Japan, China set up hotline for East China Sea crisis management
As China continues to pursue outsized territorial claims throughout Asia, Beijing is also concerned about air and sea miscalculations with Japan, a major U.S. ally.
As such, Beijing and Tokyo have agreed to establish an East China Sea crisis management hotline, which Japanese media described as a “breakthrough” in relations.
The agreement, which has not been made public yet, is formally known as the Japan-China Maritime Communications Mechanism (JCMCM). Negotiations over the agreement took a decade, hampered mostly by disagreements over legal definitions regarding competing territorial claims.
“Japan has demanded that its territorial waters and airspace do not fall within the scope of the mechanism, out of concern that China could take advantage of the deal to strengthen its claim to the islands by interpreting the new framework as giving it a legitimate right to approach them,” Kyodo notes. The agreement reached this week, which has not been made public yet, reportedly satisfies both sides’ legal concerns.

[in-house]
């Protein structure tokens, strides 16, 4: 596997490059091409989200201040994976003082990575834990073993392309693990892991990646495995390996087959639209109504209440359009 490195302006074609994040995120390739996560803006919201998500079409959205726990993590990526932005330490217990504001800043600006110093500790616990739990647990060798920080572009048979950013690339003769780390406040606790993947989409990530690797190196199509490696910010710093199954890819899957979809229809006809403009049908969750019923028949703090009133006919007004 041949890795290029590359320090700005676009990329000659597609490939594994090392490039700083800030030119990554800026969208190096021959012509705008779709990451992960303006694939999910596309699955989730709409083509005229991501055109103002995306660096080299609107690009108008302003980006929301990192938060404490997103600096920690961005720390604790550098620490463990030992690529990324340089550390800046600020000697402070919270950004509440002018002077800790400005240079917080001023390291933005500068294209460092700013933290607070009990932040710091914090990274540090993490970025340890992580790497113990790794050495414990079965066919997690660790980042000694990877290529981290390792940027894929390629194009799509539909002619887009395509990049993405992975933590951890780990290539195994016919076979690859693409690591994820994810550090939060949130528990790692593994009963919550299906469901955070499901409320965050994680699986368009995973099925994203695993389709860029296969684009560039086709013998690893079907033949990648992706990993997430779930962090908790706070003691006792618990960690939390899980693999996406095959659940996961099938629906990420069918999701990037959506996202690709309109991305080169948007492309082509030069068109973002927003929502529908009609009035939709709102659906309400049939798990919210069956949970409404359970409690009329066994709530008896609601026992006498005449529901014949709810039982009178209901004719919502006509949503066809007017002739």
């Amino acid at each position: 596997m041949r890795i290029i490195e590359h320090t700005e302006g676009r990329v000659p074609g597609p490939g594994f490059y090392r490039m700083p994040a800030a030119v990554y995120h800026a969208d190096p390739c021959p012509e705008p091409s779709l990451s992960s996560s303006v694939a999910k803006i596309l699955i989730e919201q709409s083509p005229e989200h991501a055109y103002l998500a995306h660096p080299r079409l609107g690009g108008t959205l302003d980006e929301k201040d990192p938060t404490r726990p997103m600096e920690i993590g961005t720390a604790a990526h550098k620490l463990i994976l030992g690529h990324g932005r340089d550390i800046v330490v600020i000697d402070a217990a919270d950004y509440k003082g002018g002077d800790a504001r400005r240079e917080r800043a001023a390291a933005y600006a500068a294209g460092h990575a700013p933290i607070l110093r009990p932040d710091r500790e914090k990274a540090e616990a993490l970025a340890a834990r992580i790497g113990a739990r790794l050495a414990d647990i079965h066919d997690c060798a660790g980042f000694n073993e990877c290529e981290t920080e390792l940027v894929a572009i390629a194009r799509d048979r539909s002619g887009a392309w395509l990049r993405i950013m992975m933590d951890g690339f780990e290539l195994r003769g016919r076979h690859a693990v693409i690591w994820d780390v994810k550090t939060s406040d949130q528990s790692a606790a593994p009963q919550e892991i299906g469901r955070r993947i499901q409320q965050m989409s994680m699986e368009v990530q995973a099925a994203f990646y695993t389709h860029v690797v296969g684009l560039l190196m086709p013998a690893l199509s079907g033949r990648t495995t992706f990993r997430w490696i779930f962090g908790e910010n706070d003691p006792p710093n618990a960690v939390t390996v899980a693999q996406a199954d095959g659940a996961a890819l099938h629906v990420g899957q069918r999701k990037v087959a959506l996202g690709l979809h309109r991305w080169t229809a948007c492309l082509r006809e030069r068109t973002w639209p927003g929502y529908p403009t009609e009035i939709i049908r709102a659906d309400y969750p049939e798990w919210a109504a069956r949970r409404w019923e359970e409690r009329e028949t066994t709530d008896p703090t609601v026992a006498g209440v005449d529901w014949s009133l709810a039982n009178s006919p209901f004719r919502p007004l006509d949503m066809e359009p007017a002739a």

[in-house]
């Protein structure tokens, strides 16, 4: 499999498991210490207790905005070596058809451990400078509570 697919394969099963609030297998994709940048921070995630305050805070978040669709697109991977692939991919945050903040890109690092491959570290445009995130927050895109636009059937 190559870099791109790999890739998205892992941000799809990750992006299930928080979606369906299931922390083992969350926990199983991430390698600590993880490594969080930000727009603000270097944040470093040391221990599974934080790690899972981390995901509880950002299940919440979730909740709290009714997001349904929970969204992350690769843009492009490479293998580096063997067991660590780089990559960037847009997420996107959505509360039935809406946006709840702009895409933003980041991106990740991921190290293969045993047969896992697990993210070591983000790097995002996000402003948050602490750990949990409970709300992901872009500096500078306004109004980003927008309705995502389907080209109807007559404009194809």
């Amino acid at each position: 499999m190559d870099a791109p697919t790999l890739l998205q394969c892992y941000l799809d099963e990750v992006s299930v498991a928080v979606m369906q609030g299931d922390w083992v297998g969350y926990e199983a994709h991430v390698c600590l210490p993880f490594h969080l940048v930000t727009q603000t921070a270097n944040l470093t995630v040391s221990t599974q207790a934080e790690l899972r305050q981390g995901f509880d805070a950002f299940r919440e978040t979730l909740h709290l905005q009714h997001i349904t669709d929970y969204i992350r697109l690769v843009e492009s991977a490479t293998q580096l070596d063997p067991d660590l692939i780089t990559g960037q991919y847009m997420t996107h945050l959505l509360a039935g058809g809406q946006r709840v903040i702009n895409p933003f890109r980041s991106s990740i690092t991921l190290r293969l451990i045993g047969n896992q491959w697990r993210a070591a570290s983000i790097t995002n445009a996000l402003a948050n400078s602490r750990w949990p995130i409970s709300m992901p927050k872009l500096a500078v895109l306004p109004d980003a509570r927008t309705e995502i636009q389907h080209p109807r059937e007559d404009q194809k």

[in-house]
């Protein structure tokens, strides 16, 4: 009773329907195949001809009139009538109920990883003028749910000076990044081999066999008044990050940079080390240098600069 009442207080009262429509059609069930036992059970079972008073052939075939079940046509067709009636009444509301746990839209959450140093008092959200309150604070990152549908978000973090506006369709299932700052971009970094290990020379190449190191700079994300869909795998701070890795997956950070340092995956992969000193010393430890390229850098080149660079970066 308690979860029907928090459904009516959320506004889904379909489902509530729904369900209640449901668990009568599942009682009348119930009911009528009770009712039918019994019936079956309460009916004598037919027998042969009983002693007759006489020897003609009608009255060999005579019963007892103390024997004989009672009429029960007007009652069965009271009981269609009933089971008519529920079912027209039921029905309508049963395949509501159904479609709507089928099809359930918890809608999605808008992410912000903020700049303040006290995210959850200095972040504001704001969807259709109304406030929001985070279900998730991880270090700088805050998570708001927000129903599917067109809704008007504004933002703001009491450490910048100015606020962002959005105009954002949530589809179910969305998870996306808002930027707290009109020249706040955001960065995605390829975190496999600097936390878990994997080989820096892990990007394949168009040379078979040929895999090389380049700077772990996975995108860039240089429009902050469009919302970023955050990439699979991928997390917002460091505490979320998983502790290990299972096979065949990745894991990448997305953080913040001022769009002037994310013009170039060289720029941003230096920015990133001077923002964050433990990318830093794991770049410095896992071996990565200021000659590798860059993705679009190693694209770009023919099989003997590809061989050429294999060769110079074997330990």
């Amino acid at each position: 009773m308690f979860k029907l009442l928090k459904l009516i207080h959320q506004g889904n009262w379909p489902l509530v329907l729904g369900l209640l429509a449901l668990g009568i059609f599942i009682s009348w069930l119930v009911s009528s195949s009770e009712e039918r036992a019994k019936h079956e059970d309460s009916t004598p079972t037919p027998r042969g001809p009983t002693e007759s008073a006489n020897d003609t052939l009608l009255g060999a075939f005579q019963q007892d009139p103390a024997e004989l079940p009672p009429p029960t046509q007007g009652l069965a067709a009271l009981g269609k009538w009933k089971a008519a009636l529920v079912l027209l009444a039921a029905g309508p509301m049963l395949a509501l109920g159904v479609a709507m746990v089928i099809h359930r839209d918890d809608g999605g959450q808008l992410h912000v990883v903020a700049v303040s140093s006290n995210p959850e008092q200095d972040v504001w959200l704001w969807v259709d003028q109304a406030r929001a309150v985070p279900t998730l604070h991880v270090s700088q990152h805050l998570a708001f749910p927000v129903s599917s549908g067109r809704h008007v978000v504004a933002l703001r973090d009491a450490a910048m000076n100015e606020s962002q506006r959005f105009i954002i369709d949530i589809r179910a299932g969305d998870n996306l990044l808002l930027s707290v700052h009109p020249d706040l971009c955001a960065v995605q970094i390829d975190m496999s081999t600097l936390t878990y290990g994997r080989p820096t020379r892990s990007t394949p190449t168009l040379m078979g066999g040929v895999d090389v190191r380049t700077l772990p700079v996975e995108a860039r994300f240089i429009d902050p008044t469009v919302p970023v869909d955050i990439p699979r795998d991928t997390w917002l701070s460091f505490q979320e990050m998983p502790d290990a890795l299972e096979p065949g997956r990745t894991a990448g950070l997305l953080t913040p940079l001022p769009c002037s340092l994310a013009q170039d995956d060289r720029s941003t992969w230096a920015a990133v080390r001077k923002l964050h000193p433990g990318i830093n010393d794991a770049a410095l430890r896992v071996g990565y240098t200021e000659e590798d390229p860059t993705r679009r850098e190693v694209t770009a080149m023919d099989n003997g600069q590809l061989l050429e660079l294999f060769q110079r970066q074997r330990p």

Japan and China both claim the Senkaku Islands in the East China Sea. Currently, Japan administers them but China claims them. In 2012, the Japanese government nationalized the islands to prevent them from being acquired by a hypernationalist politician; since then, they have become a major flashpoint between the two Asian military and economic rivals. [source]
Information in this article helps satisfy Priority Intelligence Requirement 2: What is the current situation report and risk of war in each of the four flashpoints? To subscribe to one of our threat intelligence newsletters: Click here.